by Nev Fountain
My rating: 3 of 5 stars
I had really high hopes for this book, because Nev Fountain has written one of the most brilliantly funny things I've ever heard (the Big Finish audio, The Kingmaker
). When I saw it on a dealer's table at the recent Gallifrey One convention, I snapped it up and started reading it immediately, hoping that it would be brilliant enough that I'd feel compelled to go straight back and buy the two sequels.
With such high hopes, it might have been inevitable that I'd be a bit disappointed. Geek Tragedy
isn't a bad book by any means, but it wasn't quite the comedy home run that I'd been hoping for.
Geek Tragedy</em> features Mervyn Stone, the slightly washed up former script editor of the fictional 80s British sci-fi series Vixens from the Void
. He's attending a convention, someone gets murdered, and Stone seems to be the only one who can put all the pieces together to figure out who the killer is.
So, let's start with what works: Vixens from the Void
is a pretty brilliant creation. Fountain has perfectly captured the strange alchemy that happened so often on cult British sci-fi shows of that era: the combination of talented and dedicated people and hacks who were just there to get a paycheck, producing under tremendous budgetary and time pressure, creating something that is by turns, or occasionally simultaneously, incredibly camp and incredibly exciting. Diehard fans will recognize small details that Fountain stole from Doctor Who
, or Blake's 7
or other shows, but Vixens...
feels like it could easily have been a real show. At least once, I found myself thinking that I should look for a particular episode on Netflix, before I remembered that it's not a real show!
The idea that Mervyn Stone's experience as a script editor makes him a good detective because of his talent for weaving together seeming disparate plot threads and spotting holes in the narrative is a pretty cool idea, too. Stone spends so much of this book being a reluctant
detective that his skills aren't shown off as much as I might like. There is a really terrific scene where Stone uses his mastery of plot logic to flummox the villain - I'd really like to see more of that in future books.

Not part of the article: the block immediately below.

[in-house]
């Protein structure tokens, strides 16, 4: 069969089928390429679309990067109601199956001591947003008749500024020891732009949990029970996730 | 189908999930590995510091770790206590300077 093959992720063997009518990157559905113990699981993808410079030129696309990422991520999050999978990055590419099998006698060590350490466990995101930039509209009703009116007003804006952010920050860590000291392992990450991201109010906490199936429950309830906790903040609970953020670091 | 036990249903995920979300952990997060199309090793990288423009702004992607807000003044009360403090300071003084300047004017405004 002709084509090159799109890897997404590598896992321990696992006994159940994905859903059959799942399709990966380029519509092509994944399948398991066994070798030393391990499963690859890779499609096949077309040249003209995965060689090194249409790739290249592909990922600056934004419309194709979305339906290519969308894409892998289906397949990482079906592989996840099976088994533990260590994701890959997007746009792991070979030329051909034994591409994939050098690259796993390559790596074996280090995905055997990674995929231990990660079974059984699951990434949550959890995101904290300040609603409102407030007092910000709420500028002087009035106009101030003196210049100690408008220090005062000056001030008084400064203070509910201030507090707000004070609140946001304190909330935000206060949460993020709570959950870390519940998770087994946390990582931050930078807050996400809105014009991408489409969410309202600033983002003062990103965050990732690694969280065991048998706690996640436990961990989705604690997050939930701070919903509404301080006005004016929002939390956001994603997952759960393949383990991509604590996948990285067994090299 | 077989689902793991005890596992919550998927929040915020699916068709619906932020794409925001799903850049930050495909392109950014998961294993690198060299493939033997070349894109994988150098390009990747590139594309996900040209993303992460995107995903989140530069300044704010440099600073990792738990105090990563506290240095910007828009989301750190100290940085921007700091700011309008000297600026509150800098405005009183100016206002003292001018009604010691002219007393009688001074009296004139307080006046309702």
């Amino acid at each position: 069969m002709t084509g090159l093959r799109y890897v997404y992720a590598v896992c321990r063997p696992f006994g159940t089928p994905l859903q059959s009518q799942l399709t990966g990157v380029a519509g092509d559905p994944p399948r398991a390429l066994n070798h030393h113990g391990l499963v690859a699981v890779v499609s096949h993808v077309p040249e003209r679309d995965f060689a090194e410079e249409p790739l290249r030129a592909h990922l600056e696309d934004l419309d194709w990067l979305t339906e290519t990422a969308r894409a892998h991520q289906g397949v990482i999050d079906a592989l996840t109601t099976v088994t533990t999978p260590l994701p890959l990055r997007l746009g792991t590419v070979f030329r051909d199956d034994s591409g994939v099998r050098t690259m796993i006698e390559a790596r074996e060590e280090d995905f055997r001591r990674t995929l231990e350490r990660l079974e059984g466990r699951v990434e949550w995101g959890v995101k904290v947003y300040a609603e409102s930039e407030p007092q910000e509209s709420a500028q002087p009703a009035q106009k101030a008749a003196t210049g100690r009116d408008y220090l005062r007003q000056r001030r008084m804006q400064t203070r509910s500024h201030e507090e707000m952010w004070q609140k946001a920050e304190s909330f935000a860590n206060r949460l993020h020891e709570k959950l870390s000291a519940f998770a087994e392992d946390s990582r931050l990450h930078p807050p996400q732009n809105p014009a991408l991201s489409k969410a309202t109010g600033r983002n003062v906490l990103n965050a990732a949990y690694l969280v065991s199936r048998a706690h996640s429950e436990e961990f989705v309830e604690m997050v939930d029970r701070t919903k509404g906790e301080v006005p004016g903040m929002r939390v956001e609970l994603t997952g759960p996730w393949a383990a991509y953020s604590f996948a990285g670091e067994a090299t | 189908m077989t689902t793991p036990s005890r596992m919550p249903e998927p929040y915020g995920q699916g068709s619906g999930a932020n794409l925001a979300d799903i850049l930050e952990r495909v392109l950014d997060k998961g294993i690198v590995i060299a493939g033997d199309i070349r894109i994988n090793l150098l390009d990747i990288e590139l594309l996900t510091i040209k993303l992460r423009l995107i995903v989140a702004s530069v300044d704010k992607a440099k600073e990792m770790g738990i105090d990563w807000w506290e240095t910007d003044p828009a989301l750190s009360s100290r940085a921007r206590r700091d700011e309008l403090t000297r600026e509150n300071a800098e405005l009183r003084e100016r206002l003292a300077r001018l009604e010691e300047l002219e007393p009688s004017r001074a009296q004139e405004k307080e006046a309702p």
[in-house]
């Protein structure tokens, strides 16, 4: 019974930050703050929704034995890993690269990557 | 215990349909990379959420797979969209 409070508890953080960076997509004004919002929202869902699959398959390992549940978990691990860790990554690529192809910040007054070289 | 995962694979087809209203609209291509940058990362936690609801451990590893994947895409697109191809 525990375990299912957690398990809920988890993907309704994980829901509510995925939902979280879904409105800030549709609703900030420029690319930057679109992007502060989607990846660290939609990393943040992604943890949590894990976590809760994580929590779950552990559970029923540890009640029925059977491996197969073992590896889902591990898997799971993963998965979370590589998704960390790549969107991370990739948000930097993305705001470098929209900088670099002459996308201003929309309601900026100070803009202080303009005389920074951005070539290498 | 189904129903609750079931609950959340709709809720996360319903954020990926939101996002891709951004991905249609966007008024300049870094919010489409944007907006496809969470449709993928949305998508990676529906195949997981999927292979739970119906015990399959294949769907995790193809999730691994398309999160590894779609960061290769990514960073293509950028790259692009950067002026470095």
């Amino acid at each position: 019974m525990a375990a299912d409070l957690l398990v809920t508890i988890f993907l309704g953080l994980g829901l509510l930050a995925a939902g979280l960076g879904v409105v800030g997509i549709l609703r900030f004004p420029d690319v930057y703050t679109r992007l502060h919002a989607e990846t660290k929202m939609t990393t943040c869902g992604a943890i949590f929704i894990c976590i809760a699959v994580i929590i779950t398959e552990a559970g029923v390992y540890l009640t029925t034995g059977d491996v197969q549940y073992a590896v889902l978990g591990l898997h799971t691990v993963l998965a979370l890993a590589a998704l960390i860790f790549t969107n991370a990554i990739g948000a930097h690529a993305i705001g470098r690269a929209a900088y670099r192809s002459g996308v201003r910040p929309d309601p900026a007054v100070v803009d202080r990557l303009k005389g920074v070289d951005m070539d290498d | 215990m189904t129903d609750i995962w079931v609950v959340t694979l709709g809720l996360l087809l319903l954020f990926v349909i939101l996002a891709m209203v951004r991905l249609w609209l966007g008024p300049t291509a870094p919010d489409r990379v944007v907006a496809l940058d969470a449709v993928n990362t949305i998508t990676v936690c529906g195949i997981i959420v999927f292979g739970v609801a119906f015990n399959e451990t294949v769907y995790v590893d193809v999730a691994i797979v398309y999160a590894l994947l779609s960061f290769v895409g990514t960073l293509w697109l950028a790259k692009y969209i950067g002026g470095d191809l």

And there's some pretty effective satire of fans, the convention circuit, and the whole cult TV industry. If you go to these sorts of conventions, you will find yourself thinking, "Wow, I've been in that panel," or "Yeah, I know that actor."
So, what didn't work? Well, for all the genuinely sharp and funny humor, there was also a lot that seemed tired. The obligatory jokes about fans being socially inept, having poor hygiene, or being hugely fat just don't seem very funny, especially when Fountain gets much better laughs out of much more particular fannish foibles. And the amount of bile directed at female fans for daring to be fat and wear tight costumes and otherwise not be ashamed of their bodies seemed really disproportionate. (Mind you, the amount that I would find proportionate would be ZERO.)
As I noted above, Stone is a rather reluctant detective. This is completely in character, because normal people don't react to murders in their vicinity by trying to solve them. However, I personally feel pretty strongly that if I'm reading a mystery, I want to read about a mystery being solved, and so I prefer it when the protagonist gets over his or her qualms quite sharpish and gets down to sleuthing. This is a personal peeve of mine.
There's a lot of sub-plot space devoted to Stone's sexual adventures with convention guests and staff. That, plus the mockery of fat women, does tend to create the impression that Stone divides women into two classes: those he wants to sleep with, and those he doesn't. Some of the female characters are actually pretty awesome, and I'm not going to make the error of attributing the Stone's attitude to the author. But it doesn't make Stone particularly endearing.
So, okay, I didn't run straight out to buy the sequels to this book. I do plan to read them eventually, though I'll probably wait for the paperbacks. If you're a fan of cult British sci-fi and of mysteries, this book is worth a look. It is not the best thing Nev Fountain has ever written, but it's still quite entertaining.</em></em>View all my reviews